Ebner Ice and Cold Storage Company

Part 2

Founded in 1854 by John Ebner, Sr., what would eventually become the Ebner Ice & Cold Storage Company saw enormous growth in the latter half of the 19th century and first years of the 20th. John Ebner’s son, Joseph, who had served as company president since 1889, died in 1914 and stockholders elected his brother, Lawrence, to succeed him in that role.

The business encountered some financial difficulties during the First World War due to the cost of labor and material but overall continued to prosper. A southside plant was opened on the corner of Thirteenth and Barnett streets, along with a plant in Vandalia, Illinois, making plants in eight cities in Indiana and Illinois.

Various ice stations were also set up around Vincennes where people could go and pay cash for ice. These were for residents who did not want deliveries from the ice wagons that traversed the streets. People who got ice from the ice wagons used special coupon books to pay for the product.

At the start of the 1920s, the company was producing 140 tons of ice per day and storage of apples remained a big part of the business. By 1930, the Ebner company was storing 210,000 bushels of apples annually.

Another change in management occurred in 1934 when, on New Year’s Day, Lawrence Ebner succumbed to a heart attack at the age of 61. In his will, he left the majority of his estate to his widow, Aline, along with some shares in the company to nieces.

In 1916, Joseph Ebner’s daughters, Vivian and Laurine, had married brothers Herbert and George Glover in a double wedding ceremony. In March 1934, Herbert, who lived in Cincinnati, was elected non-resident president of the company and George was made vice president and sales manager. Walter Stein operated the business as vice-president and general manager. Some years later, George would take on the role of president and general manager.

At mid-century, the Ebner Ice & Cold Storage Company began to suffer financially. Beginning in 1947, when they started experiencing real losses, the company was reorganized and, by 1953, had managed to break even. Unfortunately, that same year, the area suffered through a severe drought, which drastically hurt the fall apple crop. That year, Ebner’s stored only about 30% of the apples they would have taken in if it had been a typical season. That became one of the chief factors marking the end of the nearly 100-year-old business.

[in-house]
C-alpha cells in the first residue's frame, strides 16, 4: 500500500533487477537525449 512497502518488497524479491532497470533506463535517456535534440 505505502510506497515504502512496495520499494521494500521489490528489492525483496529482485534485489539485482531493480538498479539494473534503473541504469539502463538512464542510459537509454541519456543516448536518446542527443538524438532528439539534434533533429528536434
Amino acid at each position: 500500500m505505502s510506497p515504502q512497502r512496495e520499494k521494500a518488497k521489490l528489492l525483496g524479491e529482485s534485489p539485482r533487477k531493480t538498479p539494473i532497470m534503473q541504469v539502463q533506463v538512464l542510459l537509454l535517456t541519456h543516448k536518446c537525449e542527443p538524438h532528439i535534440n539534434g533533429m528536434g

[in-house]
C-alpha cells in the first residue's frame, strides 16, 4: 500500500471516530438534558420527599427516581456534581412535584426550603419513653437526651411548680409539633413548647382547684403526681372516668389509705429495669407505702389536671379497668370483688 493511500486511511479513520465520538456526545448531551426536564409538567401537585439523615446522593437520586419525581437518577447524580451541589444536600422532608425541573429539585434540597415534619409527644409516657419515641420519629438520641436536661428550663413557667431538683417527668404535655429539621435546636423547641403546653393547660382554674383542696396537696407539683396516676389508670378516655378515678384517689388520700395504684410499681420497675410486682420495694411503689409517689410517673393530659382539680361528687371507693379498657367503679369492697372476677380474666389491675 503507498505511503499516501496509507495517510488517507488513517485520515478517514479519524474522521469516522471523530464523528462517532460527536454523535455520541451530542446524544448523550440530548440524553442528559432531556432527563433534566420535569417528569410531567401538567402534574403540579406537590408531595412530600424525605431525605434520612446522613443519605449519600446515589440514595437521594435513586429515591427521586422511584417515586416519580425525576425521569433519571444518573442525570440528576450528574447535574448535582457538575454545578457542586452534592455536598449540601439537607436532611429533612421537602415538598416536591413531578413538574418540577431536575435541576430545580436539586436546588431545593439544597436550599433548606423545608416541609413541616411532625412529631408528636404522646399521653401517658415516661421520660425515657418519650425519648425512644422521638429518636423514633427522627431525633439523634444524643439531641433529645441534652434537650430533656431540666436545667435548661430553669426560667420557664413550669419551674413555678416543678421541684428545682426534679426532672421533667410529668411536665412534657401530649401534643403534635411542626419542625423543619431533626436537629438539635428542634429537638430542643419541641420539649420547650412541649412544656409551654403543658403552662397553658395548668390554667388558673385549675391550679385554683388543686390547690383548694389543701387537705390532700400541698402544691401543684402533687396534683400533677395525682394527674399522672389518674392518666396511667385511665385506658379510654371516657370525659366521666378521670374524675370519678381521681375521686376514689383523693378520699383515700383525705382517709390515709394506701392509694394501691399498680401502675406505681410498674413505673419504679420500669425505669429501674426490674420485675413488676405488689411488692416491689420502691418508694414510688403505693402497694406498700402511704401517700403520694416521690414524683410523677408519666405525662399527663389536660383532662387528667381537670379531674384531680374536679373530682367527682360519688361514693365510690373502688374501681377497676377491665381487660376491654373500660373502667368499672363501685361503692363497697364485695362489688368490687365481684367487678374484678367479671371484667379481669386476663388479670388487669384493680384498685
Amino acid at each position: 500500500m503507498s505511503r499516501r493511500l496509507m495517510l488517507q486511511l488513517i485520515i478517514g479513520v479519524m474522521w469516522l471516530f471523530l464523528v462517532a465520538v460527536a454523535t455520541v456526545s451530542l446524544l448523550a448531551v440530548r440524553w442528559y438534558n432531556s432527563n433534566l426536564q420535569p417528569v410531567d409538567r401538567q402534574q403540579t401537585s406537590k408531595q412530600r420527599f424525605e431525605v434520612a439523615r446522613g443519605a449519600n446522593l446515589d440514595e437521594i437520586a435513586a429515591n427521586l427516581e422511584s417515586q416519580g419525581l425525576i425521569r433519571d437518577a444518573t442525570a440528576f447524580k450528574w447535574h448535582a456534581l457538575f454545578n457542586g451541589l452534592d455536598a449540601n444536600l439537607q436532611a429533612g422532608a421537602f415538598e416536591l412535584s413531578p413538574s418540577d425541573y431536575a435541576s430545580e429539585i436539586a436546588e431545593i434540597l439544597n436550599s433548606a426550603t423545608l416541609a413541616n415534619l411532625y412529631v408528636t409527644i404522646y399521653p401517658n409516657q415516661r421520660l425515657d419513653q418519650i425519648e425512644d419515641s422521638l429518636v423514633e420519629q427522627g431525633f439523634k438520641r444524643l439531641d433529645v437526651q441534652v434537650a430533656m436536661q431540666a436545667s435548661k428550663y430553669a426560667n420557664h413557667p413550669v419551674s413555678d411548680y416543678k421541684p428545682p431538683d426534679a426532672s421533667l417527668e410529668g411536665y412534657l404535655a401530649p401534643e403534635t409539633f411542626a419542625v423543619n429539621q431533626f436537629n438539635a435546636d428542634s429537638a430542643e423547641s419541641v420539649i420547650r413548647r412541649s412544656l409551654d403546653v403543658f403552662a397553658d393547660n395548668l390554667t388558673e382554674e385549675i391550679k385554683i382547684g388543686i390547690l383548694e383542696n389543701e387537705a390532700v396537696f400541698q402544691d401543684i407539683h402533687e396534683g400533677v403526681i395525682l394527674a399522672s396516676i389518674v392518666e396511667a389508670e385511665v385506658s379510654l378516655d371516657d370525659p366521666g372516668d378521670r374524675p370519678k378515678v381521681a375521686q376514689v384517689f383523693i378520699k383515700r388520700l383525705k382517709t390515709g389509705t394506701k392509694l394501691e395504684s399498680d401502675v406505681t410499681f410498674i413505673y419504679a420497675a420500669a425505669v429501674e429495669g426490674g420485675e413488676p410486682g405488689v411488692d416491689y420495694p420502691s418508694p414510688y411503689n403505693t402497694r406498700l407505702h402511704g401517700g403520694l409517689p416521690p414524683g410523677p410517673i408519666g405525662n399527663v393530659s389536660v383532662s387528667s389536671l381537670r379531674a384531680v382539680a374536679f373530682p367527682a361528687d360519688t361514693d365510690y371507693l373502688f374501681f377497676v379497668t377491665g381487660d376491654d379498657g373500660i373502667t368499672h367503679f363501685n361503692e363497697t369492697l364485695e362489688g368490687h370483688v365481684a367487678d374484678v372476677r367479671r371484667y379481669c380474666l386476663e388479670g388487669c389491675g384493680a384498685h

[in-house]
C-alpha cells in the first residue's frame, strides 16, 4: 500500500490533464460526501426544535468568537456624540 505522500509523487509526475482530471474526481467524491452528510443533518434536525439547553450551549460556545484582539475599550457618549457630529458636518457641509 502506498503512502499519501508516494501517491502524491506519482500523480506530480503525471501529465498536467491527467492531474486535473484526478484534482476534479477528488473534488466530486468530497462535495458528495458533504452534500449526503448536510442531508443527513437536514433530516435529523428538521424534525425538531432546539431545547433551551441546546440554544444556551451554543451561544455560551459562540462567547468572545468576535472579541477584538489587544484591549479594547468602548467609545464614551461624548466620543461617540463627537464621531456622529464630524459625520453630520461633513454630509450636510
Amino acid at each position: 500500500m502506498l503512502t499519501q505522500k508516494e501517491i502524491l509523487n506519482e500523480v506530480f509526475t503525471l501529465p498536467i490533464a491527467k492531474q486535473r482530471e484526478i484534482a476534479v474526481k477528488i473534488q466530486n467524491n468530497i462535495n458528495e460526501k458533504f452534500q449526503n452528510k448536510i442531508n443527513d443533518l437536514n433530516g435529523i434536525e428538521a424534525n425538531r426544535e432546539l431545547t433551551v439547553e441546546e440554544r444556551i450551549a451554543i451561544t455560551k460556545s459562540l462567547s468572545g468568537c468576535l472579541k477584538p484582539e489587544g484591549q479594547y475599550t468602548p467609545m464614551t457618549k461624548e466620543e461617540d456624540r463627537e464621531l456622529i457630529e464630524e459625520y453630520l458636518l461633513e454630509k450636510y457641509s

In November 1953, with William Ebner Glover, the son of Herbert and Vivian, serving as president, the company filed for bankruptcy. Local attorney Matt Welsh was appointed receiver by the court. Welsh was then ordered to sell the company’s assets, including ice plants, land, buildings, machinery, and equipment. A public auction was set for Jan. 28, 1954, at the Vincennes City Hall Council Chamber on South Fourth Street.

The sale that day, which included assets at all of the company’s locations, brought in $96,600, that figure excluding the Vandalia, Illinois, real estate. The Becker Motor Company, of Detroit, Michigan, acquired the Vincennes property for the sum of $24,500. The personal property at Ebner’s Vincennes location went to William Dumes, local buyer of scrap iron, who had the winning bid of $8,250.

With the Ebner company closed, there were immediate concerns about where Vincennes people would get their ice. Those worries were alleviated when three other area ice dealers purchased Ebner’s ice-making equipment from Dumes. These were James Atkinson, of Bicknell; Francis Hennenberger, of Princeton; and James Junior Stillwell, of Lawrenceville, Illinois. These three men all had ice plants in their respective communities. These companies supplied Vincennes with ice, even temporarily using Ebner’s building.

One man whose life was dramatically altered by the closing of the Ebner Ice & Cold Storage Company was 65-year-old Robert Smith, who had worked for the company since June 1919. During that time, Smith delivered ice all over the city. Even though he had lost an arm in a 1914 farming accident, Smith was still able to swing a 50-pound block of ice on his back.

Today, Ebner’s massive cold storage building still stands. In 1965, Vincennes University acquired the former Ebner property from Julius Becker and the 1906 building was used for classrooms and offices. As noted in last week’s column, it is now a part of the Technology Center and Ebner Residence Hall.

Brian Spangle can be reached at brianrspangle60@outlook.com. His latest book, “Hidden History of Vincennes and Knox County,” published last year by The History Press, is available for purchase at the Knox County Public Library and on Amazon.

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